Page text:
By Topic

Exploiting Spatial, Frequency, and Multiuser Diversity in 3GPP LTE Cellular Networks

Sign In

Cookies must be enabled to login.After enabling cookies , please use refresh or reload or ctrl+f5 on the browser for the login options.

Formats Non-Member Member
$31 $13
Learn how you can qualify for the best price for this item!
Become an IEEE Member or Subscribe to
IEEE Xplore for exclusive pricing!
close button

puzzle piece

IEEE membership options for an individual and IEEE Xplore subscriptions for an organization offer the most affordable access to essential journal articles, conference papers, standards, eBooks, and eLearning courses.

Learn more about:

IEEE membership

IEEE Xplore subscriptions

5 Author(s)
Suk-Bok Lee ; Dept. of Comput. Sci. & Eng., Hanyang Univ., Ansan, South Korea ; Pefkianakis, I. ; Choudhury, S. ; Shugong Xu
more authors

This paper addresses the problem of frequency domain packet scheduling (FDPS) incorporating spatial division multiplexing (SDM) multiple input multiple output (MIMO) techniques on the 3GPP Long-Term Evolution (LTE) downlink. We impose the LTE MIMO constraint of selecting only one MIMO mode (spatial multiplexing or transmit diversity) per user per transmission time interval (TTI). First, we address the optimal MIMO mode selection (multiplexing or diversity) per user in each TTI in order to maximize the proportional fair (PF) criterion adapted to the additional frequency and spatial domains. We prove that both single-user (SU-) and multi-user (MU-) MIMO FDPS problems under the LTE requirement are NP-hard. We therefore develop two types of approximation algorithms (ones with full channel feedback and the others with partial channel feedback), all of which guarantee provable performance bounds for both SU- and MU-MIMO cases. Based on 3GPP LTE system model simulations, our approximation algorithms that take into account both spatial and frequency diversity gains outperform the exact algorithms that do not exploit the potential spatial diversity gain. Moreover, the approximation algorithms with partial channel feedback achieve comparable performance (with only 1-6 percent performance degradation) to the ones with full channel feedback, while significantly reducing the channel feedback overhead by nearly 50 percent.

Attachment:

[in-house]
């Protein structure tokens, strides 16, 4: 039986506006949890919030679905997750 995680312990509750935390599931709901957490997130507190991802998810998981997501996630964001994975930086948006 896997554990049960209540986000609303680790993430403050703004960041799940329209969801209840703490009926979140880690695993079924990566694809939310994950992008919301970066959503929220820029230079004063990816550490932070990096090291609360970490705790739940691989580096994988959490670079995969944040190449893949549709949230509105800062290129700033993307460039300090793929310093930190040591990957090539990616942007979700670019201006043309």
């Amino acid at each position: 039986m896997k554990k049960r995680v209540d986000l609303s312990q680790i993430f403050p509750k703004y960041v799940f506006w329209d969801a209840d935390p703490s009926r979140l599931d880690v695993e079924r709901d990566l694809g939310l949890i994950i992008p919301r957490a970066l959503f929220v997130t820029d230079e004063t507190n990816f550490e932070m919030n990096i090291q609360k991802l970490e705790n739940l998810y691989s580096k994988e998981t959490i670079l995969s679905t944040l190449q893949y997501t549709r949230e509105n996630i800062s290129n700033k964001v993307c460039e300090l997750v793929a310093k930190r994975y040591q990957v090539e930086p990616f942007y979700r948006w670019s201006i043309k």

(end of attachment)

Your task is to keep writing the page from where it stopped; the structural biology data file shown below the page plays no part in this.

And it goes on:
Published in:

Mobile Computing, IEEE Transactions on  (Volume:11 ,  Issue: 11 )